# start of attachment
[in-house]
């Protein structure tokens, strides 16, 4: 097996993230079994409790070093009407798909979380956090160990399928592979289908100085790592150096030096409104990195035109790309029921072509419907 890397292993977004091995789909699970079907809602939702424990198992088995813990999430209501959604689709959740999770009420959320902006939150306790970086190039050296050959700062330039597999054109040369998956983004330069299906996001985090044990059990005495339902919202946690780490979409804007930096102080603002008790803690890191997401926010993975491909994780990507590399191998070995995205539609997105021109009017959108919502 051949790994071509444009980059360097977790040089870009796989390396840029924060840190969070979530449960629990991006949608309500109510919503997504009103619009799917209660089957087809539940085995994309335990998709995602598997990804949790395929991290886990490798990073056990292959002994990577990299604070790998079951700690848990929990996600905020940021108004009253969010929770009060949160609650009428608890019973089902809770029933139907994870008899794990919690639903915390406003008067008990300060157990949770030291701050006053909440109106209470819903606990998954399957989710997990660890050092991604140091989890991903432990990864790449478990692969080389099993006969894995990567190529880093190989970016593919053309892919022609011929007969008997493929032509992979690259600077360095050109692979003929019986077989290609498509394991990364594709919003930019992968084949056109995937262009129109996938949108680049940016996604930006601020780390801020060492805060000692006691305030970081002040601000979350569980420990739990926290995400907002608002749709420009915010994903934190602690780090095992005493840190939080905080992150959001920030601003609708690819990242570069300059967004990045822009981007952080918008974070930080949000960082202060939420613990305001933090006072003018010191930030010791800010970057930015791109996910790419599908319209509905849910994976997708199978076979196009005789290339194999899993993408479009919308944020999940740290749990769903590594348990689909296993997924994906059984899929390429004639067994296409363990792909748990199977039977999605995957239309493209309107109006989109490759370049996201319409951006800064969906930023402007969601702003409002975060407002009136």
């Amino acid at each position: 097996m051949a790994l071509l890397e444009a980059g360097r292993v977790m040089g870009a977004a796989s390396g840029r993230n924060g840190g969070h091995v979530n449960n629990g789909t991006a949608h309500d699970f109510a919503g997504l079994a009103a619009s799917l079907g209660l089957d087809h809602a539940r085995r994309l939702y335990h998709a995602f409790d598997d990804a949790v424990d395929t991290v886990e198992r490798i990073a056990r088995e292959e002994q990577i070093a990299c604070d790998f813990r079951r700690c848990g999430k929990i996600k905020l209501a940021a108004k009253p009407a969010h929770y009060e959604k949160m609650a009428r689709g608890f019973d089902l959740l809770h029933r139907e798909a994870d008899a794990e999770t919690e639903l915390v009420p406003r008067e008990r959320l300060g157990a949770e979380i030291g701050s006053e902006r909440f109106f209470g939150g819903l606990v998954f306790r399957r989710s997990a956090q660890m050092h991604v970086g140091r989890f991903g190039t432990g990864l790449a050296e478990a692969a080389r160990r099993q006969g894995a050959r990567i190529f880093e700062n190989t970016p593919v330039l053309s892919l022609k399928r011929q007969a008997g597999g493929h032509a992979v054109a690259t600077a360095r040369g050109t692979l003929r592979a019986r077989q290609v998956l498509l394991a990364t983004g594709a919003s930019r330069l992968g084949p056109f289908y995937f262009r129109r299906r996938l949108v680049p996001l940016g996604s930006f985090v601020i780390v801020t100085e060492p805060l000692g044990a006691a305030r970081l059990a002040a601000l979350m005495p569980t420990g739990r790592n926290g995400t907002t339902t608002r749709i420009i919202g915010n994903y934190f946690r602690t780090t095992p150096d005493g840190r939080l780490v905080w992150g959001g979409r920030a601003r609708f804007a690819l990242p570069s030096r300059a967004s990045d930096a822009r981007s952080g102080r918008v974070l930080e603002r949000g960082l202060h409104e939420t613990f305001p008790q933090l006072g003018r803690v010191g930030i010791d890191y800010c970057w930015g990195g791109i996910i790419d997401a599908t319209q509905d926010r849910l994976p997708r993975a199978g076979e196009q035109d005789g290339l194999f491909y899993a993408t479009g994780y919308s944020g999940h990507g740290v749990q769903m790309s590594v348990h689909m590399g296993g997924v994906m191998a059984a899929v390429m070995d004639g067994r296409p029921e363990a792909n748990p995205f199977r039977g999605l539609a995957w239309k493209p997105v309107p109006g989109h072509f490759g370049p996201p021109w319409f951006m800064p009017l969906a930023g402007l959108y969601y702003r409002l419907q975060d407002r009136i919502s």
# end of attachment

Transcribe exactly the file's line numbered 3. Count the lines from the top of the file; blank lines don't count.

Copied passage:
């Amino acid at each position: 097996m051949a790994l071509l890397e444009a980059g360097r292993v977790m040089g870009a977004a796989s390396g840029r993230n924060g840190g969070h091995v979530n449960n629990g789909t991006a949608h309500d699970f109510a919503g997504l079994a009103a619009s799917l079907g209660l089957d087809h809602a539940r085995r994309l939702y335990h998709a995602f409790d598997d990804a949790v424990d395929t991290v886990e198992r490798i990073a056990r088995e292959e002994q990577i070093a990299c604070d790998f813990r079951r700690c848990g999430k929990i996600k905020l209501a940021a108004k009253p009407a969010h929770y009060e959604k949160m609650a009428r689709g608890f019973d089902l959740l809770h029933r139907e798909a994870d008899a794990e999770t919690e639903l915390v009420p406003r008067e008990r959320l300060g157990a949770e979380i030291g701050s006053e902006r909440f109106f209470g939150g819903l606990v998954f306790r399957r989710s997990a956090q660890m050092h991604v970086g140091r989890f991903g190039t432990g990864l790449a050296e478990a692969a080389r160990r099993q006969g894995a050959r990567i190529f880093e700062n190989t970016p593919v330039l053309s892919l022609k399928r011929q007969a008997g597999g493929h032509a992979v054109a690259t600077a360095r040369g050109t692979l003929r592979a019986r077989q290609v998956l498509l394991a990364t983004g594709a919003s930019r330069l992968g084949p056109f289908y995937f262009r129109r299906r996938l949108v680049p996001l940016g996604s930006f985090v601020i780390v801020t100085e060492p805060l000692g044990a006691a305030r970081l059990a002040a601000l979350m005495p569980t420990g739990r790592n926290g995400t907002t339902t608002r749709i420009i919202g915010n994903y934190f946690r602690t780090t095992p150096d005493g840190r939080l780490v905080w992150g959001g979409r920030a601003r609708f804007a690819l990242p570069s030096r300059a967004s990045d930096a822009r981007s952080g102080r918008v974070l930080e603002r949000g960082l202060h409104e939420t613990f305001p008790q933090l006072g003018r803690v010191g930030i010791d890191y800010c970057w930015g990195g791109i996910i790419d997401a599908t319209q509905d926010r849910l994976p997708r993975a199978g076979e196009q035109d005789g290339l194999f491909y899993a993408t479009g994780y919308s944020g999940h990507g740290v749990q769903m790309s590594v348990h689909m590399g296993g997924v994906m191998a059984a899929v390429m070995d004639g067994r296409p029921e363990a792909n748990p995205f199977r039977g999605l539609a995957w239309k493209p997105v309107p109006g989109h072509f490759g370049p996201p021109w319409f951006m800064p009017l969906a930023g402007l959108y969601y702003r409002l419907q975060d407002r009136i919502s």